Sunday, September 29, 2019

Life, trains you choose

Life, trains you choose:
hop on, hop off, forget to;
and still no matter how many
you take, you’re only ever in
one carriage,
only ever in the one you’re in.

We could string this out, couldn’t we:
long-distance, short-distance, circle lines;
the country singers have done it all already;
it does strike me though,
the more trains you take,
the less direction you have.

Berry Picking

On a windy day I could hear the conversations speeding through the phone wires:
Roscommon to Dublin, Roscommon to Galway, the Dublin express thrumming through.
I would stand below them,  listening, waiting for one word to fall, mercury-drop perfect,
down past the briars, dog roses, blackthorns, elders, into the can of the young boy’s ear.

Wednesday, September 25, 2019


A peninsula: shingle, cockle and barnacle shells, strips of desiccated wrack,
greened with sea-holly. The wooden cabin, though frequently lashed with spray,
was salted dry, and coloured somewhere between bone and limestone;
I lived there for five months before you came.

From the land our light seemed no more than a single candle burning;
the clothes on our line had the appearance of  rags,
and the smoke from our fire curled into the sky with a nonchalance
that suggested our daily struggles with lighting washed up timbers.

You’ll remember the shingle made walking difficult; with each step the stones rolled.
You said it sounded like the grinding of a mouth full of loose teeth; but, around the bay,
 a billion stones rolled thunderously with each beached wave;
and the  breeding terns came at us like boomerangs.

Nights: we were  unlit stars perhaps, but at one with the universe, free and alive
 in the unbroken expanse of shore, sea and sky; we had  space
 to be colossal, to exhilarate; and moonlight, our spotlight to roar songs into the cosmos,
to take the universe’s light into our eyes and exult in it.

Came the day of migration: wings outstretched, muscles fluid, necks craned to our separate
destinations; we, without backward glances, took to the air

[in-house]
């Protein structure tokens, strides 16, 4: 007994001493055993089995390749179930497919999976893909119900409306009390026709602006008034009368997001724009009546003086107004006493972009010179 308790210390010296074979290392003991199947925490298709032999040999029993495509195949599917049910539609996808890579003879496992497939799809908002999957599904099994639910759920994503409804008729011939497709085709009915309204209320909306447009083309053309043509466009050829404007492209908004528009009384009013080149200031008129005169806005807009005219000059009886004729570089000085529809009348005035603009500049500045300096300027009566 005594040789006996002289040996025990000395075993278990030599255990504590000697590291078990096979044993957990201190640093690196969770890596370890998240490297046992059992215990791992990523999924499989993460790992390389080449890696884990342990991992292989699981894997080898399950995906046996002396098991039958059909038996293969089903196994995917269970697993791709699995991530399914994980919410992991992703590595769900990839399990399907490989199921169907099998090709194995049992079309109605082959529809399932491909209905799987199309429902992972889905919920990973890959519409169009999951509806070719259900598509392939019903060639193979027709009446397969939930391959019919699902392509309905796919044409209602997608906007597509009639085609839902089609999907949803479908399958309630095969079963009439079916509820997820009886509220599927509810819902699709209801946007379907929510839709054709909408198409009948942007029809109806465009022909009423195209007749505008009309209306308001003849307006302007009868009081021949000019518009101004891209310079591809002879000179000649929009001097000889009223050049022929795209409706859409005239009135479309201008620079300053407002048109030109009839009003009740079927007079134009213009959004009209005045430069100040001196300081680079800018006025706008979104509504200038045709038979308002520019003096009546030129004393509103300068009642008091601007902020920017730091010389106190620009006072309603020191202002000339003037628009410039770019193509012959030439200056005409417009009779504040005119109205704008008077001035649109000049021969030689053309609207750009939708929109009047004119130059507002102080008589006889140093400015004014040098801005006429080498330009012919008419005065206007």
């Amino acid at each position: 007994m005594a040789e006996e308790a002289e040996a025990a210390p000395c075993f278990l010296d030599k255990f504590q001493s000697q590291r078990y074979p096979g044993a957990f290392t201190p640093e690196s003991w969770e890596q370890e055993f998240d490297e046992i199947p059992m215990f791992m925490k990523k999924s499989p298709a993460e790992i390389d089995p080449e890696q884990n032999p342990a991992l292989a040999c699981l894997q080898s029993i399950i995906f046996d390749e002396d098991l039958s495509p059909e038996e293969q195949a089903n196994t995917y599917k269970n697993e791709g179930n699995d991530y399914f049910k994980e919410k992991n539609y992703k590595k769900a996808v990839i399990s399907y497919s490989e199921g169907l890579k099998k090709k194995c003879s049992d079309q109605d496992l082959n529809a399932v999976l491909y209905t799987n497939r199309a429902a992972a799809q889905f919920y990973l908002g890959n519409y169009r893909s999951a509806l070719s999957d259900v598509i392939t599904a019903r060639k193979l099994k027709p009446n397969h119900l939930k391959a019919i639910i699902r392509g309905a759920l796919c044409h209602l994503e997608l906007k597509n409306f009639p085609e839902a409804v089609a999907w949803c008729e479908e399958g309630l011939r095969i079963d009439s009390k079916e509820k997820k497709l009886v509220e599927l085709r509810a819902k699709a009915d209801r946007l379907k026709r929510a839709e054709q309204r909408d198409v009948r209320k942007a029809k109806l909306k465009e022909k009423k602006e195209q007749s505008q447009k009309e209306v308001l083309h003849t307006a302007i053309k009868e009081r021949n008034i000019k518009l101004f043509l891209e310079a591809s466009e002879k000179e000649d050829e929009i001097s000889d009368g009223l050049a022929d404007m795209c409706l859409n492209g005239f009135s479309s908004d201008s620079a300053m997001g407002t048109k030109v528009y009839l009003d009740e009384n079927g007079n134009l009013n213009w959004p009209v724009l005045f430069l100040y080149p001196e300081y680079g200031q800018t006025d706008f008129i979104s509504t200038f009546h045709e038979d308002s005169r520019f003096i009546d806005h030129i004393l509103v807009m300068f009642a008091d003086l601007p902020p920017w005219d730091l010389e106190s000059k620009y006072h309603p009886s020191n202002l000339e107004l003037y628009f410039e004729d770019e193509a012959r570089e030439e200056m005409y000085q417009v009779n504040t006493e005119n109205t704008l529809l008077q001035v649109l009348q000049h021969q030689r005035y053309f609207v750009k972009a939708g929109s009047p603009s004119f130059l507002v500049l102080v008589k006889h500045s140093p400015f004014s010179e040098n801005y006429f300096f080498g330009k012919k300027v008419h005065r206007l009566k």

with eyes big enough to countenance the curve of the earth, greedy enough to fly it;
and left our peninsula, a finger  pointing to somewhere .

Saturday, September 21, 2019

Inheriting The Land.

  Emigration seems to be a never-ending feature of Irish life. This poem  is rooted in the Ireland of my childhood.  The boat then had the effect a little death for those left behind.

Inheriting The Land.

Here the sea is no more than a sigh in a shell,
conversations speed past, pole high, Dublin to Galway
and music is the wind whistling beneath a door.
Slightness describes Summer's step,
stonework its skies; a little light drips
from its edges but it's falling from a miser's hand.
Across the fields the church, within its necklace
of dead congregations, is a rusty hinge;
a place filled with a century's stillness.
And the ivy-choked trees lean closer together
like old men guessing at each others' words.

If you were to fly over these patchwork hills,
along the hedgerows and through the lightless haggarts,
you'd never meet a soul. The old farmers are sitting
in their twilight kitchens, their families standing
on the mantelpiece in the other room that's never used
with faces tanned beneath American skies.
Only the din of crows seeps into that silence;
crows more numerous than leaves on the sycamores,
always bickering, hogging the light,